btw i’m reading “made to stick” by dan and chip heath. jon morrow suggested i read it.

    it’s a great book. have you read it?

    • yes, i’ve been working almost non-stop recently 🙂

      made to stick is one of my favorite books. i highly recommend their book switch, too.

  11. fantastic blog. we focus so much on attention on the beginning, we tend to forget the closing needs to be more than just a call to action to comment. it needs to be a call to action to “do” , or think or whatever. i love your style of writing, and so happy to have found you. (via jon morrow) just downloaded your book too. thank you! do you have your own site?

  12. excellent article…very motivational. i am creating a new blog (not published yet) promoting our nutritional medicine practice.

    i find it can be quite challenging to infuse technical articles with excitement. your article provides a few concrete suggestions on ways to do that, while inspiring readers to take action.

    thank you!

  13. your reader is starving for something. most of them do not have the slightest idea how to get it; you have the answer.

    you have said a lot already in the body of your story… and they want you to push them to edge…

    yes, they are still afraid…but deep down they want you to push them to the edge and that what you must do at the end of your storytelling. they want to fly.

    push them. help them fly.

    jef

  14. one more thing —

    the most important job of the earlier paragraphs is to bring them to the closing paragraph. the closing paragraph is the destination.

    • yep, that’s true for each sentence. the only objective is to get people to read the next, and then the next …

  15. jon – as always – tight cogent and right on — but — who did that painting? thank you as always – howard

  16. no matter what type of writing you are doing, a powerful conclusion is an important step that helps you make an impact and wrap things up for your readers. while it’s tempting to leave off the conclusion or treat it as an afterthought, doing so can be detrimental to your work.

  17. henneke,

    i close like i have all the time in the world….along with a sense of urgency. what a delicious duo. i take my time yet move into inspired action. using this mindset along with your excellent tips i intend to close out stronger than ever.

    touch your reader’s heart. think though each post then write from your divine center, by removing fear, and just, well, writing what you wish to write. i like spending as little time as possible editing posts because it takes the “me” essence out of the deal. placing too much emphasis on being perfect removes the critical imperfections which make us human and heartfelt, and humans connect best with their readers and create the most rousing close outs.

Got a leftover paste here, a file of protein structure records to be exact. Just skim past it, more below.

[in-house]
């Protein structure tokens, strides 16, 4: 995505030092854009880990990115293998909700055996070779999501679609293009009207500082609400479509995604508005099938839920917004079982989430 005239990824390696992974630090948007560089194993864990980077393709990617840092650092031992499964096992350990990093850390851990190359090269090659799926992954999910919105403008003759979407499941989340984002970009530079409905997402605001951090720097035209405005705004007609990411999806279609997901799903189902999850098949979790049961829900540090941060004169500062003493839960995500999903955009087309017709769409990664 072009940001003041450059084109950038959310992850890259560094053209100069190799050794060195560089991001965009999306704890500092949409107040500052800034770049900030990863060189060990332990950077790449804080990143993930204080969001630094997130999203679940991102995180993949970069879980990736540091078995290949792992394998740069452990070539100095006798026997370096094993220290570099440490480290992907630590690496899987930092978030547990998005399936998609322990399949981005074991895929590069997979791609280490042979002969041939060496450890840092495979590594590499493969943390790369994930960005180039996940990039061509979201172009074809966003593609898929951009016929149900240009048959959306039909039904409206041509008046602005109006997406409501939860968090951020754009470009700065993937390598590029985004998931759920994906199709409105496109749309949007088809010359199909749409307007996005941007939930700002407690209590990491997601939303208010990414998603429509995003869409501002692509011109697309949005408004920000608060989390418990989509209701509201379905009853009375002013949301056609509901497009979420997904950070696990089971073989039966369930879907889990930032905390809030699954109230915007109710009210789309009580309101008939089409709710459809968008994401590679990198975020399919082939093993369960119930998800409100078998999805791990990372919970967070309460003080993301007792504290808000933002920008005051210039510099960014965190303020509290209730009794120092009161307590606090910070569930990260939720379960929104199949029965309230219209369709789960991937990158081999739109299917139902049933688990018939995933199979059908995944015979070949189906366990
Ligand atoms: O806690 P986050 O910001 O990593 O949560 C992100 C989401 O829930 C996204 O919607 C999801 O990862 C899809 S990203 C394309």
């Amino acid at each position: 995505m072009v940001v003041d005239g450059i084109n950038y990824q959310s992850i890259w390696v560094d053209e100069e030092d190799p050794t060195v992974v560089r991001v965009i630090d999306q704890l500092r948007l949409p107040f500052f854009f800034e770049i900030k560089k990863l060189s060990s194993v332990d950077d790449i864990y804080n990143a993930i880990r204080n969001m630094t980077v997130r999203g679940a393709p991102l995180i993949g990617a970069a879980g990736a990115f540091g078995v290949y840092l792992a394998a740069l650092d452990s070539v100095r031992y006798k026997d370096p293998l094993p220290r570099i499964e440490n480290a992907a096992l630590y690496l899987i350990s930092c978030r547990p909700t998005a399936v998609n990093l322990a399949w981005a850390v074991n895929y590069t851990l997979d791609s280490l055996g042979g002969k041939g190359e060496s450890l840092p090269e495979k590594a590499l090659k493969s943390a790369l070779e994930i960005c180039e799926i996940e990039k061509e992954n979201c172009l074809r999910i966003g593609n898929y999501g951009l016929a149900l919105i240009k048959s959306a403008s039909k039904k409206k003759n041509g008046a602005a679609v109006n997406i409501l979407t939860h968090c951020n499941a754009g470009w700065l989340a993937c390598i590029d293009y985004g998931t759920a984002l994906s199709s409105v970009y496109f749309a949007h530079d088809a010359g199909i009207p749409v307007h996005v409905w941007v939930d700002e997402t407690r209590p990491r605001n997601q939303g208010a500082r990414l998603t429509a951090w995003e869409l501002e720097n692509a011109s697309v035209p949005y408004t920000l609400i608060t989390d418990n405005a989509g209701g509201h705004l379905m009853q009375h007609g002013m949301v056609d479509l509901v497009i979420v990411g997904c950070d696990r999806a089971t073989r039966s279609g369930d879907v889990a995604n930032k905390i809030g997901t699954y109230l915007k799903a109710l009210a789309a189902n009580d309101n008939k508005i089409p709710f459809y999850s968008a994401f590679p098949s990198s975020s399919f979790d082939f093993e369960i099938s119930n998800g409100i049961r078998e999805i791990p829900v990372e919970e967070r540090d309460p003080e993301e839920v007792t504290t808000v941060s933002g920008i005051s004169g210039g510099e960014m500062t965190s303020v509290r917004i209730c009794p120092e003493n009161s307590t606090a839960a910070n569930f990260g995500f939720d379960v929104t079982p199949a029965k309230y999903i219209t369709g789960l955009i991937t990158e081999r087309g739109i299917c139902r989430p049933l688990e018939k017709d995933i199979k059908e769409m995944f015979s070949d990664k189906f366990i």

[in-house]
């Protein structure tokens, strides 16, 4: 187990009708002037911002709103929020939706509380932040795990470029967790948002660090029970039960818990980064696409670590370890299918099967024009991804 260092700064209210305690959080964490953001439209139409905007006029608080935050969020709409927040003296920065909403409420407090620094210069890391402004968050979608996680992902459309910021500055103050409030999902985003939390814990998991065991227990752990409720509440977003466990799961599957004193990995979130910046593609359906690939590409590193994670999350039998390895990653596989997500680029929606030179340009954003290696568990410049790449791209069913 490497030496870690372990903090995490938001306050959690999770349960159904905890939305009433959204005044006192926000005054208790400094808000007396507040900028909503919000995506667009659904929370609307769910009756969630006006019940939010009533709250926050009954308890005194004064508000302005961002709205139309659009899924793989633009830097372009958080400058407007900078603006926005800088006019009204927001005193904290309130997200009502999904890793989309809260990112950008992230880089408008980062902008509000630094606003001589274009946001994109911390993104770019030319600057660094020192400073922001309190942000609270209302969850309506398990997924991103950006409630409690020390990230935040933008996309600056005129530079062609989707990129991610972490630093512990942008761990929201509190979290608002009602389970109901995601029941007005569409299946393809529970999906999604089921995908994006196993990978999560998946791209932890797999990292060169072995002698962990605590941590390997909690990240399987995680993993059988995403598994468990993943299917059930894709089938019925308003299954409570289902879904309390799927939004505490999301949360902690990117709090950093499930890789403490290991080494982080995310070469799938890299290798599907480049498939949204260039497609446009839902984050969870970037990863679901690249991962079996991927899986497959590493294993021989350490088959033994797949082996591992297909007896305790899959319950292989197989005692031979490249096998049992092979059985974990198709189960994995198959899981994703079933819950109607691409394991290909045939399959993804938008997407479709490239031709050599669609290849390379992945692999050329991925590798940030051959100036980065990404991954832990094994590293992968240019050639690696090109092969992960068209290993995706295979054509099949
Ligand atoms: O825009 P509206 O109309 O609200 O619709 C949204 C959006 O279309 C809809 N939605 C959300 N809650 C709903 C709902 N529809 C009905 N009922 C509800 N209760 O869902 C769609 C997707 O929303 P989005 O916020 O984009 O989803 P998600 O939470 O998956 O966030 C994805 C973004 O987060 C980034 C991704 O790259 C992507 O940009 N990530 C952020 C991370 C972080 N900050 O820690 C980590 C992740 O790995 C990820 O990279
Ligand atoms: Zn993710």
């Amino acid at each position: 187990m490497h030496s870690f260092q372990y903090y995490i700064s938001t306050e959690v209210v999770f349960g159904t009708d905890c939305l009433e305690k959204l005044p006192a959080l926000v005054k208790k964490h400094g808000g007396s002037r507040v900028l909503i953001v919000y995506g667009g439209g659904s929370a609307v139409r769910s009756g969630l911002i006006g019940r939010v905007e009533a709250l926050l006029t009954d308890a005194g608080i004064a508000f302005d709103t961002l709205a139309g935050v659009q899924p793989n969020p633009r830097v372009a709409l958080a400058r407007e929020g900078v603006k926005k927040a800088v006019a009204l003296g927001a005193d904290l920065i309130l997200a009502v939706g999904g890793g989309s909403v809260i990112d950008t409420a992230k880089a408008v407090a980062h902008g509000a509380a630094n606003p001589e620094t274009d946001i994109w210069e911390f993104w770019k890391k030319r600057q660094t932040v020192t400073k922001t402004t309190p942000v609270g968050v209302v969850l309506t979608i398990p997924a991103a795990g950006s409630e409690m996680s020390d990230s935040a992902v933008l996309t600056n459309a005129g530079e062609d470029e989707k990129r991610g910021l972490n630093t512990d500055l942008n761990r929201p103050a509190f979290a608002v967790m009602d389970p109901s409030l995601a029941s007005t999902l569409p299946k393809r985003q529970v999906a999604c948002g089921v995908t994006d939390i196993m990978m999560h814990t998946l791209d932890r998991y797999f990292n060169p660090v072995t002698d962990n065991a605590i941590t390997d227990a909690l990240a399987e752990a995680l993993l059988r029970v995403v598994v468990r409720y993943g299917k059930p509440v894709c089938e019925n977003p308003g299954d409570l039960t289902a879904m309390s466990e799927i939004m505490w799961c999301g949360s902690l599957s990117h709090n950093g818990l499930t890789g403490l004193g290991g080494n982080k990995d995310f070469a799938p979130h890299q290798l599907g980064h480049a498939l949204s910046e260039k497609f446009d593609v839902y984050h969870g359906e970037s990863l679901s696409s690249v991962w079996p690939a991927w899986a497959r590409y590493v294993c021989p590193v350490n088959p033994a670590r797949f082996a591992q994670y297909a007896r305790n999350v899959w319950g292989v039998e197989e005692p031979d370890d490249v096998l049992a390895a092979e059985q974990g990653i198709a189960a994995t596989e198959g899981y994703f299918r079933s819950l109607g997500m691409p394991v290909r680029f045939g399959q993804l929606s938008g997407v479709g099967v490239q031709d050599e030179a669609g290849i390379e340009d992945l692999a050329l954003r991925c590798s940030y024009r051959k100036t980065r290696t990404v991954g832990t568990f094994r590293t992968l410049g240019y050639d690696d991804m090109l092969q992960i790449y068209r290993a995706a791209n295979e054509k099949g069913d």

thanks for sharing your super tips!

    • that’s interesting. i tend to spend a lot of time editing to put “me” into my writing.

      it’s interesting how everyone’s creative process is different, isn’t it?

  18. the trap of the closing paragraph. sometimes, i don’t even know what’s harder, writing the opening paragraph or the closing one? for me, i take time writing both, but sometimes, i give the intro more thought as i want to capture the reader’s attention first. but thanks hanneke for proving to me that i should spend just the same time with my closing lines. after all, if the article doesn’t end with an impact, the whole thing i’ve written will be forgettable.

    • yes, as you suggest opening and closing paragraphs have different roles, but both are important.

      thank you, azalea 🙂

  19. thanks for the “rules” henneke. i always struggle to close off my posts, hopefully putting these in action will help.

  20. i always struggle with closing my posts. i’m never sure what to say or how to say it. these 5 rules definitely gives me great ideas on how to make a great last impression.

  21. hello henneke,

    i just joined jon’s guestblogging course, so i have only now begun to read about how to be a more successful blogger, as compared to reading blogs to be a better person.

    i really enjoyed your post and how you broke down what makes a killer closing paragraph. thank you, i am beginning to “know what i don’t know” which is helping me to learn so much more.

    take care and wishing you all the best,
    chuck